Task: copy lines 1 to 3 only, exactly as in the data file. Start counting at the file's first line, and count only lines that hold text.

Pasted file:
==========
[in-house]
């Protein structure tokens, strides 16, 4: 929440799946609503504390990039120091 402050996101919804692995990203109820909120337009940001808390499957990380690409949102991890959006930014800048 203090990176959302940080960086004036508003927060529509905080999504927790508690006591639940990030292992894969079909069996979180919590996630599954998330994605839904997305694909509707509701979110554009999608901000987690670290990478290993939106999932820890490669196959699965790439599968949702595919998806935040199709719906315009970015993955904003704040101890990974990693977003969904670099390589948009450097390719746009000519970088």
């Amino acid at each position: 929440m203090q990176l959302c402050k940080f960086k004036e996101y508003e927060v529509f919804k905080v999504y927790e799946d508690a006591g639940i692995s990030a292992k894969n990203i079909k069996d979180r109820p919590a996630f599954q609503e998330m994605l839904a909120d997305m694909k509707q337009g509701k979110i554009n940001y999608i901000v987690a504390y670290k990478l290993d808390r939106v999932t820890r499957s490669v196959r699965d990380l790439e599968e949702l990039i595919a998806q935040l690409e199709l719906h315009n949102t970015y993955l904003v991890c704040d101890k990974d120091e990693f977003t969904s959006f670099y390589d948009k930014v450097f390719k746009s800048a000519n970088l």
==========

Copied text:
[in-house]
């Protein structure tokens, strides 16, 4: 929440799946609503504390990039120091 402050996101919804692995990203109820909120337009940001808390499957990380690409949102991890959006930014800048 203090990176959302940080960086004036508003927060529509905080999504927790508690006591639940990030292992894969079909069996979180919590996630599954998330994605839904997305694909509707509701979110554009999608901000987690670290990478290993939106999932820890490669196959699965790439599968949702595919998806935040199709719906315009970015993955904003704040101890990974990693977003969904670099390589948009450097390719746009000519970088």
């Amino acid at each position: 929440m203090q990176l959302c402050k940080f960086k004036e996101y508003e927060v529509f919804k905080v999504y927790e799946d508690a006591g639940i692995s990030a292992k894969n990203i079909k069996d979180r109820p919590a996630f599954q609503e998330m994605l839904a909120d997305m694909k509707q337009g509701k979110i554009n940001y999608i901000v987690a504390y670290k990478l290993d808390r939106v999932t820890r499957s490669v196959r699965d990380l790439e599968e949702l990039i595919a998806q935040l690409e199709l719906h315009n949102t970015y993955l904003v991890c704040d101890k990974d120091e990693f977003t969904s959006f670099y390589d948009k930014v450097f390719k746009s800048a000519n970088l």